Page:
The new Italian landlords of The Barge Inn, Pietro and Barbara Cuomo, recently decided to dedicate a part of their home in the converted Barn to host the Exhibition & Centre. On the garden-terraces, visitors can enjoy a wide range of delightful refreshments with an Italian touch. Besides traditional English dishes, home made Italian food will be on the menu, along with Italian wines from the new wine-bar, lovely Italian coffees, organic ice-cream and healthy fruit smoothies.
The Barge Inn has a world-wide reputation for being the annual meeting place for crop circle tourists, fans, enthusiasts with all kinds of views and opinions about what crop circles are, how they form and who or what makes them. The team of the Barge Inn and the team of Crop Circle Exhibition & Centre, hope to welcome old and new ‘croppies’ to this special and historical place, to see the exhibits, to hear the latest crop circle news, get inspired, relax, eat, drink, discuss and meet. More details can be found here.
Flying over the crop circles can be an awe-inspiring experience – they were meant to be seen from the air! The are several ultra-light companies in Wiltshire that will take you for a short flight over the latest circles, but by far the best aerial experience is via a small helicopter. We can recommend Heli Air based at Thruxton Aerodrome – about 30 mins by car from Marlborough. They have years of experience flying visitors and professionals over the circles (including us!). More details here.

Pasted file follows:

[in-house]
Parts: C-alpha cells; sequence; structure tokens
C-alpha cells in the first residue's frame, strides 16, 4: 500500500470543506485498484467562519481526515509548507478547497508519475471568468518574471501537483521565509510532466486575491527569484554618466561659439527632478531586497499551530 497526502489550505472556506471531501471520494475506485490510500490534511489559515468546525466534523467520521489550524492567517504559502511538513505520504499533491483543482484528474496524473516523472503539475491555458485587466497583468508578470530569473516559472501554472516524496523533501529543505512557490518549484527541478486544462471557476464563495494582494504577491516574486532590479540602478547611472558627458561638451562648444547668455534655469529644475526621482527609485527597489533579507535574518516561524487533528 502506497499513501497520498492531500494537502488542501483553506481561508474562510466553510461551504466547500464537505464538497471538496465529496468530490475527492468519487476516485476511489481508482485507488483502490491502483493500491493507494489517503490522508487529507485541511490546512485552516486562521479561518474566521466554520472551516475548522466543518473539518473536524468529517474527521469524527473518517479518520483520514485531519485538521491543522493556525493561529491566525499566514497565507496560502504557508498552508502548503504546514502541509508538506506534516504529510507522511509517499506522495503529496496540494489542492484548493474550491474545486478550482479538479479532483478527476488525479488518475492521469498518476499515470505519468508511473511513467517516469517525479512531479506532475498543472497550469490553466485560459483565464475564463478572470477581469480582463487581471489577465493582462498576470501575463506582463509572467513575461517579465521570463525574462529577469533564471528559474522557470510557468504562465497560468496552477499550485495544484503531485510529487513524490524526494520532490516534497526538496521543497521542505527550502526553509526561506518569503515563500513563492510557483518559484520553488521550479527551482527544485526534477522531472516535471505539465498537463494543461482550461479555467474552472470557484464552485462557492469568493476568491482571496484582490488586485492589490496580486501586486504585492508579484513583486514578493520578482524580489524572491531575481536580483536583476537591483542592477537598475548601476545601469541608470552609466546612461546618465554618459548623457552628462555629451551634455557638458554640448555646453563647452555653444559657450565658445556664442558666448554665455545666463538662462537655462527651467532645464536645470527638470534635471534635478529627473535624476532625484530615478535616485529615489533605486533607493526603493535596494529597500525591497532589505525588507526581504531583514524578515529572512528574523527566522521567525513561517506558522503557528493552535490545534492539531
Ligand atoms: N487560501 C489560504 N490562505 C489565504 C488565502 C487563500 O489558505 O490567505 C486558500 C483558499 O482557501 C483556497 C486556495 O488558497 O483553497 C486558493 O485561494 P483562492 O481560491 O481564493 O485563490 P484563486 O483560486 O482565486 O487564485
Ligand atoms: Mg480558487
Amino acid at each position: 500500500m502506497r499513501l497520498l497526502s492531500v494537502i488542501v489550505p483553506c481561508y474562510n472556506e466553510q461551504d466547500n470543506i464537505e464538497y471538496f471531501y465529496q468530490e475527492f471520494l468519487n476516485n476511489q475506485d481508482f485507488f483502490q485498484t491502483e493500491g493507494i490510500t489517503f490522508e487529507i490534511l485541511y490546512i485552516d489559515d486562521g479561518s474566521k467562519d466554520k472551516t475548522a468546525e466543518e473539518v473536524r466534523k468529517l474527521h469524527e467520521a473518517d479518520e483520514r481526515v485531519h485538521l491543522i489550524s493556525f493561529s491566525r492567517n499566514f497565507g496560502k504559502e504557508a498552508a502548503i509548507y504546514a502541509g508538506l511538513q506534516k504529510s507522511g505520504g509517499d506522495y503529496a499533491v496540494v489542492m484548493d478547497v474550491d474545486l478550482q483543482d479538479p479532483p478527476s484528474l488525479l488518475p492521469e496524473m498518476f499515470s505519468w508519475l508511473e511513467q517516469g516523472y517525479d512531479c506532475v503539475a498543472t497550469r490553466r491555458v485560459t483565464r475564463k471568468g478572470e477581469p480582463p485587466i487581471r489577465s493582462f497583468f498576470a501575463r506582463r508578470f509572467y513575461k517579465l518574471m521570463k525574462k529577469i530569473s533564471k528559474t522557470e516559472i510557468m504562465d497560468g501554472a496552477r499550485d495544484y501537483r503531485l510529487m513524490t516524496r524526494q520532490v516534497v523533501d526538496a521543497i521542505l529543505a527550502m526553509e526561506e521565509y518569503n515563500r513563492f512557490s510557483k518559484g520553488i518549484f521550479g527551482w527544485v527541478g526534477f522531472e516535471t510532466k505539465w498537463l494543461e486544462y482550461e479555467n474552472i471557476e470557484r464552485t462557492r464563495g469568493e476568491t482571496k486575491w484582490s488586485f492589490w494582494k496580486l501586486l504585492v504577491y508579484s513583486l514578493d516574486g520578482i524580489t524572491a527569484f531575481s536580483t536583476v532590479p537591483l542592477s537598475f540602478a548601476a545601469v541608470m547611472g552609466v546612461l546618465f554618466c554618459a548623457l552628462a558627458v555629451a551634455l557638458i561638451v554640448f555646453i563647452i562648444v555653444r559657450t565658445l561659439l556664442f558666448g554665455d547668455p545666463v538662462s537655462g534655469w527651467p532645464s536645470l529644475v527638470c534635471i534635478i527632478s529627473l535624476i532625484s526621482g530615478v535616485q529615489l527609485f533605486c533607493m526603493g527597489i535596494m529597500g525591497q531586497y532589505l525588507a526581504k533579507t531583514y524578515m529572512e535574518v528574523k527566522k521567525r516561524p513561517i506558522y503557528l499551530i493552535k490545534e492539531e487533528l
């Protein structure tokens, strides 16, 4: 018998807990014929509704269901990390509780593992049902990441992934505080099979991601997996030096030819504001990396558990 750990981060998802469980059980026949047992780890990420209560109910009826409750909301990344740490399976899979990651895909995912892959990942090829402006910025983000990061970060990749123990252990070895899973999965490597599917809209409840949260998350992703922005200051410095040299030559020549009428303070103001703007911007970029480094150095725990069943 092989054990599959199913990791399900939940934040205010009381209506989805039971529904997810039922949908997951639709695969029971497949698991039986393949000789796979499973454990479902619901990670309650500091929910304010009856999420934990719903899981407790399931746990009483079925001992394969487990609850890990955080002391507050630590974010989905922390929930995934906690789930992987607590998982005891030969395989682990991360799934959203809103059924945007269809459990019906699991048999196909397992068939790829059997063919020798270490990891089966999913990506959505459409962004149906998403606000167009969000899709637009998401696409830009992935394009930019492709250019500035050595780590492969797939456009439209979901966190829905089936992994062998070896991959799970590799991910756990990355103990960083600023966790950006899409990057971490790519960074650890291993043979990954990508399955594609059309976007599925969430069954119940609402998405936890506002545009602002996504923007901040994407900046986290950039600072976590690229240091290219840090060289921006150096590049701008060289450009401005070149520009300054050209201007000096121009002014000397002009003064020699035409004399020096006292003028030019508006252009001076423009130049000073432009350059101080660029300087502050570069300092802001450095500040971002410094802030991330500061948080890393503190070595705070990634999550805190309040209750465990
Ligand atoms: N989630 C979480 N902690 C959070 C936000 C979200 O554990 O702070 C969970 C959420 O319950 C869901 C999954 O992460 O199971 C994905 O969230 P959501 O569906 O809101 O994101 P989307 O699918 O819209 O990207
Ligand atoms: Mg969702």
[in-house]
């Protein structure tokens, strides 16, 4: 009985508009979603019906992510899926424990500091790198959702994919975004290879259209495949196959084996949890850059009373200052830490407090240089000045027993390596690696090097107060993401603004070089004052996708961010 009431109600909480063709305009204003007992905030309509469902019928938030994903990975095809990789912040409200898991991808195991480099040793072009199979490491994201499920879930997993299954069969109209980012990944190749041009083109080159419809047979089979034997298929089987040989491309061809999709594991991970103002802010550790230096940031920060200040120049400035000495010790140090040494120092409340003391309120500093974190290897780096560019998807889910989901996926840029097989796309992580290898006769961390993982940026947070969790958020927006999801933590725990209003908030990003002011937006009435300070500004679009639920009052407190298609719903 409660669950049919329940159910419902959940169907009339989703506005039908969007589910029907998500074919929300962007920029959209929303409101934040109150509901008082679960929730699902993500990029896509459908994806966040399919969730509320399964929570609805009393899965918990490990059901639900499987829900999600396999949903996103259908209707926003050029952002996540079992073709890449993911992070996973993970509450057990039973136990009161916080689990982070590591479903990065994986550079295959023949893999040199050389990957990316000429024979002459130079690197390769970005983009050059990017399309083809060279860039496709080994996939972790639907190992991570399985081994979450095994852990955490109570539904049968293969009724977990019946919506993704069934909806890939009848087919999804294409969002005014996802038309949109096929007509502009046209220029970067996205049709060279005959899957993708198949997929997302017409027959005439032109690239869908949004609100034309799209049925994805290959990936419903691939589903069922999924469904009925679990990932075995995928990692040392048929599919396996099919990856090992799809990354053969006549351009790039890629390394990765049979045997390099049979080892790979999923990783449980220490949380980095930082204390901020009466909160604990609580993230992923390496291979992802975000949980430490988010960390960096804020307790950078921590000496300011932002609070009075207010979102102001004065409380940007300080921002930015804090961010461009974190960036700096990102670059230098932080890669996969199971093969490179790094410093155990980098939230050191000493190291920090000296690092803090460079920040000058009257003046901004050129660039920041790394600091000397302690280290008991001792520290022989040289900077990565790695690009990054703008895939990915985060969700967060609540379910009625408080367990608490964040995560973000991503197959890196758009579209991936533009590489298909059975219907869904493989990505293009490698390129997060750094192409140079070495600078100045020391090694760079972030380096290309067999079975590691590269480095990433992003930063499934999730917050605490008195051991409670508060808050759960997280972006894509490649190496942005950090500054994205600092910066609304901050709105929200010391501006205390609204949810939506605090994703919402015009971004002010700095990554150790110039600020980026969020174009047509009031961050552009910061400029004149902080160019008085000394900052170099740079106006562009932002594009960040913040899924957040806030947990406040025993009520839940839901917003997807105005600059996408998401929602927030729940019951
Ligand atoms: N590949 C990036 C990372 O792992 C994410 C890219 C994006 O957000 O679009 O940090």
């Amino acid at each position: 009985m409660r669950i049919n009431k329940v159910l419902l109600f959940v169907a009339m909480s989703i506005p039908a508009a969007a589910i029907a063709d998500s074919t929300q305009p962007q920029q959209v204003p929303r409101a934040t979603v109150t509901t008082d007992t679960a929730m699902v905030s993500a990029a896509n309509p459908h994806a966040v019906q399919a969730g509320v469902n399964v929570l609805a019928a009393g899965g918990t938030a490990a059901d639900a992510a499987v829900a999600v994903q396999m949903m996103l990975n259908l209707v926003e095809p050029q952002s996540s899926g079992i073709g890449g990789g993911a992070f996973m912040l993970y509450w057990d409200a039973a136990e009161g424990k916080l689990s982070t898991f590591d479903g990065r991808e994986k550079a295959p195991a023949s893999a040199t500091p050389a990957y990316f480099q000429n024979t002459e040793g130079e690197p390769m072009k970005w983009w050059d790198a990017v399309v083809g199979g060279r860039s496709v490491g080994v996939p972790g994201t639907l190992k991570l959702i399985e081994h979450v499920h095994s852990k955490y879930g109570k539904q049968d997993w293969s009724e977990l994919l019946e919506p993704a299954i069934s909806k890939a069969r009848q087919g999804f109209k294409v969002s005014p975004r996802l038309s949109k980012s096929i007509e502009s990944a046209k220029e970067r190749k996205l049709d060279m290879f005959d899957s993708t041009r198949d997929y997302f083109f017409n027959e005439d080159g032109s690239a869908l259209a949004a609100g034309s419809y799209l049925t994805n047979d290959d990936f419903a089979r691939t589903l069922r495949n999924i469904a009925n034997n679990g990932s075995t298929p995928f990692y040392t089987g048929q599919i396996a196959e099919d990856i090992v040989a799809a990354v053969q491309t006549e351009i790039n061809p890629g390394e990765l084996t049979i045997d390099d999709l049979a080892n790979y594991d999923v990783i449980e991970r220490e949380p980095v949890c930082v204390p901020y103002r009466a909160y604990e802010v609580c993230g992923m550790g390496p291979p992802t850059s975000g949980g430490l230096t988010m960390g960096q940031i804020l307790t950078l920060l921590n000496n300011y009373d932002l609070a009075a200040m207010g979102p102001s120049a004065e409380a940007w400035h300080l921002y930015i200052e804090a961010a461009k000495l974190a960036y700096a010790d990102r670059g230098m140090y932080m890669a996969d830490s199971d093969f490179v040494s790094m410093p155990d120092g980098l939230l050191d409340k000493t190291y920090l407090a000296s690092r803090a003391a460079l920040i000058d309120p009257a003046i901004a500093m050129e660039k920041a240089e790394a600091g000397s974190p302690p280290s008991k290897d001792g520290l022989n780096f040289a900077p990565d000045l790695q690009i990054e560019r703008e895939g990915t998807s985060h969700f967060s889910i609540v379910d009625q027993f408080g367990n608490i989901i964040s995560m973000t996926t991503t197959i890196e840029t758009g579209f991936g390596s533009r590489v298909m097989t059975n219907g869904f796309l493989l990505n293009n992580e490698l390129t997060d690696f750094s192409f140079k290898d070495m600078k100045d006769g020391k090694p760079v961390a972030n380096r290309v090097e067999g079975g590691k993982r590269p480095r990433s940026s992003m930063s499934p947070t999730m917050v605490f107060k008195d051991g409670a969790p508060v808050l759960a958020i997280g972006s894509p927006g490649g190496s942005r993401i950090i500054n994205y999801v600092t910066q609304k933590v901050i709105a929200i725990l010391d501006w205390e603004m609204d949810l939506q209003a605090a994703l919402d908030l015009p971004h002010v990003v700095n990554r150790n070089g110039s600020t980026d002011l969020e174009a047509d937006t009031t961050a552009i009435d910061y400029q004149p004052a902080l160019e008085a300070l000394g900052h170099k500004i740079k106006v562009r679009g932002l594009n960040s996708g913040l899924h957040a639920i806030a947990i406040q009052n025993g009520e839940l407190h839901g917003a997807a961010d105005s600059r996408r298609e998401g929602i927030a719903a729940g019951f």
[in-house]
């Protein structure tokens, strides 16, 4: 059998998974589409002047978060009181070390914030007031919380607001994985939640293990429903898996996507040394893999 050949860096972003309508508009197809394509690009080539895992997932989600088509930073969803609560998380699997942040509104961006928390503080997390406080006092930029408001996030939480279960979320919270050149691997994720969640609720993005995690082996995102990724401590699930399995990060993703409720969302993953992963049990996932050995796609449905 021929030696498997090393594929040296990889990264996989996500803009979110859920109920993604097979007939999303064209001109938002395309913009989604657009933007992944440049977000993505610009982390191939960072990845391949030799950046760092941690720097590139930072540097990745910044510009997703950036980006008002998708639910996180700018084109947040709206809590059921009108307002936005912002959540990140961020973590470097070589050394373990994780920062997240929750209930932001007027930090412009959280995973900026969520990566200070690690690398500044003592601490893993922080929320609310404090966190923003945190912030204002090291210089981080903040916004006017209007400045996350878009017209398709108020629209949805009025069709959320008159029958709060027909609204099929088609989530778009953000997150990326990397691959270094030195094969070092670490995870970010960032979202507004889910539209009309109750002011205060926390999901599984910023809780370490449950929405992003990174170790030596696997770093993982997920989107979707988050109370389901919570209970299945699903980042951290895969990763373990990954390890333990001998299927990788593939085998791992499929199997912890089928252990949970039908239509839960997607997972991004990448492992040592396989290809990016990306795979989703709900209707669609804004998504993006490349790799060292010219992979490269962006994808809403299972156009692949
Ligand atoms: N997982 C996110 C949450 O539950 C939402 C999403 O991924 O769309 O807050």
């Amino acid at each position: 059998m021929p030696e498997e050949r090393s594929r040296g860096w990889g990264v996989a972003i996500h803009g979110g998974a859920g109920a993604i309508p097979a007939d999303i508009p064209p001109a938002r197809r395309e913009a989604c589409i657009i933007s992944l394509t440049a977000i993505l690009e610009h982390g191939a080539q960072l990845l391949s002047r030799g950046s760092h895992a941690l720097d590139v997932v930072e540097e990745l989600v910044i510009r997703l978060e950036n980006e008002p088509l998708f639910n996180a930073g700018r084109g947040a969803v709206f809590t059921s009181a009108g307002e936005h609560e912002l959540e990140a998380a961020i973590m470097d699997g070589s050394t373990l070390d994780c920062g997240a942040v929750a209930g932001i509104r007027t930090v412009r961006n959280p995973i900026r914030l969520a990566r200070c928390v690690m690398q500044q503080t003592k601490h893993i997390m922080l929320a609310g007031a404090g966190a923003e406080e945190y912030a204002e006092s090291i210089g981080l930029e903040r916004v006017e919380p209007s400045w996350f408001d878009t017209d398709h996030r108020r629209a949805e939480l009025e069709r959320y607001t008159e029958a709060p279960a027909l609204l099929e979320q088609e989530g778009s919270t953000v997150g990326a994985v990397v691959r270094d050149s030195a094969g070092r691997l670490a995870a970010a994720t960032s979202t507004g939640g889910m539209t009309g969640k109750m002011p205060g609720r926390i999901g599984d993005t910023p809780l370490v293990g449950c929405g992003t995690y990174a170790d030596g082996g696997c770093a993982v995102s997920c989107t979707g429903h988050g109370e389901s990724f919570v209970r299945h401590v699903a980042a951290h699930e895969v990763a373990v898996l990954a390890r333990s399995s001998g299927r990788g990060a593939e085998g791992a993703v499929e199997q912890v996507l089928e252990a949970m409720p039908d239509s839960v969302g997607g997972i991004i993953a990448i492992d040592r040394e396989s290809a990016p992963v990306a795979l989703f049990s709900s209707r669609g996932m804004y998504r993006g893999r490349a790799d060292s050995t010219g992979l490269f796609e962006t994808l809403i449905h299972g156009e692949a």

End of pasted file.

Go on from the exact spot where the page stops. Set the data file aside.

A very quick guide…
- Do not enter a field without permission from the farmer. Some farmers allow visitors, some do not. Those that do tend to place an honesty box either at the entrance to the field, or in the circle itself. Please contribute, the customary donation is £3.00 – £5.00 per person (more is always welcome). This helps build and maintain understanding between the crop circle world and the farming community, by helping the farmer recovers his costs for damaged crop. If you are asked to leave a formation by a member of the farming staff do so, quickly and politely.
- Never, ever, smoke cigarettes (or anything else!) in a crop field. They constitute a very dangerous fire hazard.
- Never leave any litter or objects of any kind inside the circles, they may cause a hazard to farming machinery during harvest, or crop spraying, and could be potential danger to wildlife. This includes crystals or other offerings.
- Do not trample down any standing crop when making you way into the fields or around the circles. Always follow the tractor lines, even if this means walking out of the field and in again if you pick the wrong route into the circle! Further damage to crop by visitors irritates the farmers enormously and spoils the aerial views of the circles for those flying over them.
- If you park your car nearby, do not park in farm or field entrances where you may cause a nuisance to farmers. And never leave anything on display in your car that might attract the attention of thieves. Lock everything away securely, better still, take only what you need to carry with you in person.